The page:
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INFO1903: Informatics (Advanced) (2017 - Semester 1)

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Unit: INFO1903: Informatics (Advanced) (6 CP)
Mode: Normal-Day
On Offer: Yes
Level: Junior
Faculty/School: School of Computer Science
Unit Coordinator/s: Prof Fekete, Alan
Session options: Semester 1
Versions for this Unit:
Campus: Camperdown/Darlington
Pre-Requisites: ATAR sufficient to enter BCST(Adv), BIT or BSc(Adv), or portfolio of work suitable for entry
Brief Handbook Description: This unit covers advanced data processing and management, integrating the use of existing productivity software, e.g. spreadsheets and databases, with the development of custom software using the powerful general-purpose Python scripting language. It will focus on skills directly applicable to research and decision-making in any quantitative domain. The unit will also cover presentation of data through written publications, visual representations and dynamically generated web pages. The assessment includes a semester long project, that involves the demonstration of these skills and techniques for processing and presenting data in a chosen domain.
Assumed Knowledge: None.
Additional Notes: Department permission required for enrolment.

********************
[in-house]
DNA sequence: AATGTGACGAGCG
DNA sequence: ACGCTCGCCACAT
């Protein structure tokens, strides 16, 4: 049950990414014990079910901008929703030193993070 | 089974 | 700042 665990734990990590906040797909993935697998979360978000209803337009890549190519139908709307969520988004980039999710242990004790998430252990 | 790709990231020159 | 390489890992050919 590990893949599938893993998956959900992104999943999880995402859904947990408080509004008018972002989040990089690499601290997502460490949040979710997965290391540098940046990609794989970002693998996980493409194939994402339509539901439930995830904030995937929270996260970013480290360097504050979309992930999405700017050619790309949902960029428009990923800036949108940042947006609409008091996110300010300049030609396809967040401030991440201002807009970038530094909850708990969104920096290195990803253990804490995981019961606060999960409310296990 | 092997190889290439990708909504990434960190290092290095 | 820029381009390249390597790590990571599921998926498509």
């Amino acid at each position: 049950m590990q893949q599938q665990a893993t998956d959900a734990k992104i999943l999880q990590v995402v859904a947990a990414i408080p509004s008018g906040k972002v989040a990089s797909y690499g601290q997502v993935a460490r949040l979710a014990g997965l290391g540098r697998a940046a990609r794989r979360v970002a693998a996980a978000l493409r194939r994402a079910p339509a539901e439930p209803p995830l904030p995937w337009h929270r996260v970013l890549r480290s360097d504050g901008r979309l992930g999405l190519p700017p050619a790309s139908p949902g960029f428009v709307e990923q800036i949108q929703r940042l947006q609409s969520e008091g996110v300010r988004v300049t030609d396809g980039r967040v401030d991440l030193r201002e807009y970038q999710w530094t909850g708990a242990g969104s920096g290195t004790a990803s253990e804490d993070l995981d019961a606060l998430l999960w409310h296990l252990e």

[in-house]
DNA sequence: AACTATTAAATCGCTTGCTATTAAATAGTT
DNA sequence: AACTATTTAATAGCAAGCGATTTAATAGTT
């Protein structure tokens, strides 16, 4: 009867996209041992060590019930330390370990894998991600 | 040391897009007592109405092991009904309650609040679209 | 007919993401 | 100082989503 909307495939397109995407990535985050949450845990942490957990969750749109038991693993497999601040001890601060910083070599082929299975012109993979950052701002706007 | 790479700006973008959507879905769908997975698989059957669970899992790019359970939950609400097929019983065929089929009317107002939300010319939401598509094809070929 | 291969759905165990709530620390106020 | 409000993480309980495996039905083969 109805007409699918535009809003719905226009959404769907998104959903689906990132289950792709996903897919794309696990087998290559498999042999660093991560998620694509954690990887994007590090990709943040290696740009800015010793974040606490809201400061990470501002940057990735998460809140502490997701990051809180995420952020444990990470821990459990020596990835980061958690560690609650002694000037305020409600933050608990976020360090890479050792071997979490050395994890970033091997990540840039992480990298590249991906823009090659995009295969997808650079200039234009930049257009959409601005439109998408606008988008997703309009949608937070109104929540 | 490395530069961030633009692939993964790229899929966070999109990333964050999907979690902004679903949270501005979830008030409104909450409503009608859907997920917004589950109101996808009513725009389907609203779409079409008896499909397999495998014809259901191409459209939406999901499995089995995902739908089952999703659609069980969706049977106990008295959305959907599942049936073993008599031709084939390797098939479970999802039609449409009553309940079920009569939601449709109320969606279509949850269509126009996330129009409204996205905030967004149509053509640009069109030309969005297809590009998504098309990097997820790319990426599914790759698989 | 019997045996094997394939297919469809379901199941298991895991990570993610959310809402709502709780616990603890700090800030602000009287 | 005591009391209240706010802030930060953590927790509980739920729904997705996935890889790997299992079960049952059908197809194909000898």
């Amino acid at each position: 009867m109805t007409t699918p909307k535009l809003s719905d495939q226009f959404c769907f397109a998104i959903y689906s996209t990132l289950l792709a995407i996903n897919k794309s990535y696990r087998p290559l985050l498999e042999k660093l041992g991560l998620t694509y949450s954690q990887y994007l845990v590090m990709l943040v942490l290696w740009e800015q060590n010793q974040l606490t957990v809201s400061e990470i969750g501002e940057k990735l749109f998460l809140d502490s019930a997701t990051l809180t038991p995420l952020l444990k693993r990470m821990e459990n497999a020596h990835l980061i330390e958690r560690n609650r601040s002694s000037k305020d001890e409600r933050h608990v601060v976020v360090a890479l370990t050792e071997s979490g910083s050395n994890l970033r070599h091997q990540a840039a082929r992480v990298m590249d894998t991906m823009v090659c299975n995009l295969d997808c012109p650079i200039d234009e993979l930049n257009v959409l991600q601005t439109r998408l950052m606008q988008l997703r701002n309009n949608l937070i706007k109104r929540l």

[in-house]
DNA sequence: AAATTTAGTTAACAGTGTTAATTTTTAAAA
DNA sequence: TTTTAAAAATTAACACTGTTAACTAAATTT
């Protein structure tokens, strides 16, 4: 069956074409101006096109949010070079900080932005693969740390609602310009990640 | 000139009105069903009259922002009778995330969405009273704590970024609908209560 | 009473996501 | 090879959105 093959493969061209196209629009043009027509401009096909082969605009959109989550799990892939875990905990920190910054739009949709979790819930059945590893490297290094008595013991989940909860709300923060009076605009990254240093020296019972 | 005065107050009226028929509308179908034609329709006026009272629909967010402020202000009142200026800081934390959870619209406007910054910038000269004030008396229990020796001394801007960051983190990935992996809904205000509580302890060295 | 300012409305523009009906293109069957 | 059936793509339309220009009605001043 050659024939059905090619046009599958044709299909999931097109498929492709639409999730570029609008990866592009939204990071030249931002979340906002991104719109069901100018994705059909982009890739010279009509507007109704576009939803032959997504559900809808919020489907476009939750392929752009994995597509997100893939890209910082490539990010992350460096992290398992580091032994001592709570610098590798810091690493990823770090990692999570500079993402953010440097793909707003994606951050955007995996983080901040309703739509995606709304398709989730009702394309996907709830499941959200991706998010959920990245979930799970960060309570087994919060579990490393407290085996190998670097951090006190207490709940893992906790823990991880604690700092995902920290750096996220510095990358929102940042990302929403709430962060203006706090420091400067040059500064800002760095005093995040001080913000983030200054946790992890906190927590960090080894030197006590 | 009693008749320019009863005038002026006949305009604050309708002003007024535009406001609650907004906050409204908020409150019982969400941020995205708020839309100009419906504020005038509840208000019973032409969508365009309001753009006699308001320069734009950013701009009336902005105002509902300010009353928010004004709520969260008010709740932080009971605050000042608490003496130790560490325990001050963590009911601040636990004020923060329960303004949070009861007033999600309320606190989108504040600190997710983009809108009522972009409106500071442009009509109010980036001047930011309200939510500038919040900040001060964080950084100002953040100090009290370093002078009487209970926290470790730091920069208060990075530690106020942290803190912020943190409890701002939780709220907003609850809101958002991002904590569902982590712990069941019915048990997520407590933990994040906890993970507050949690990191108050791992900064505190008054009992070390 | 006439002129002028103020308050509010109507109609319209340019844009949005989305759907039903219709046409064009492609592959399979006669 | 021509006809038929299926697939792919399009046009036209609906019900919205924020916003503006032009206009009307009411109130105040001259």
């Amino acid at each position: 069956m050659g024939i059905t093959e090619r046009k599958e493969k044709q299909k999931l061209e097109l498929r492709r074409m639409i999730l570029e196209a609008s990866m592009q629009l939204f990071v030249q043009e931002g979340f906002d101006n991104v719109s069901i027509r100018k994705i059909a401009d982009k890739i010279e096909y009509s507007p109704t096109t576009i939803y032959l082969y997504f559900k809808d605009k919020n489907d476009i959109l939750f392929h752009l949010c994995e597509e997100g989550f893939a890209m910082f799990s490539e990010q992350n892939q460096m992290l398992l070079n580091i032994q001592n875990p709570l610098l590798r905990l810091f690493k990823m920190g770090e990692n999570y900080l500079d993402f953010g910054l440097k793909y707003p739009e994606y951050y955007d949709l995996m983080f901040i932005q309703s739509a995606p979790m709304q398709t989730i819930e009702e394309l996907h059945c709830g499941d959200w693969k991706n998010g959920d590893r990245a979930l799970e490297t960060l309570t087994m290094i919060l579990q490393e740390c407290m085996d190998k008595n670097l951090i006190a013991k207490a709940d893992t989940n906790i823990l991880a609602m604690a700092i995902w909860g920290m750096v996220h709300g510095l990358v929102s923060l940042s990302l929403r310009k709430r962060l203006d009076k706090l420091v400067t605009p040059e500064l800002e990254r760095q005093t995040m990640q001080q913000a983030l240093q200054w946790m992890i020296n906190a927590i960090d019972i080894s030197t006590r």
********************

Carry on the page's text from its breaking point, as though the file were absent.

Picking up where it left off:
Department Permission Department permission is required for enrollment in this session.
Lecturer/s: Prof Fekete, Alan
Associate Professor Kummerfeld, Bob
Dr Zhou, Ying
Timetable: INFO1903 Timetable
Time Commitment:
# Activity Name Hours per Week Sessions per Week Weeks per Semester
1 Tutorial 3.00 1 13
2 Lecture 3.00 1 13
3 Independent Study 6.00 13
T&L Activities: Lecture: Three lectures per week. One lecture in many weeks is an interactive Python lecture in which the lecturer demonstrates programming on the fly, taking questions from the class.

Tutorial/lab work consistes of two 90-minute sessions each week, devoted to practical work and discussions (and on several weeks, to assessment tasks)

Attributes listed here represent the key course goals (see Course Map tab) designated for this unit. The list below describes how these attributes are developed through practice in the unit. See Learning Outcomes and Assessment tabs for details of how these attributes are assessed.

Attribute Development Method Attribute Developed
Identify, define and analyse problems that require computational solutions;

Select suitable tools and techniques to solve computational problems and justify your choice in terms of their strengths and limitations;
Design (Level 3)
Approach further learning in terms of the core principles of IT so that you can adapt to rapidly developing information technologies;

Write correct, elegant Python programs to manipulate data; Read and interpret Python code and documentation;

Develop, test and debug software in a systematic manner; Understand the fundamentals of object oriented programming.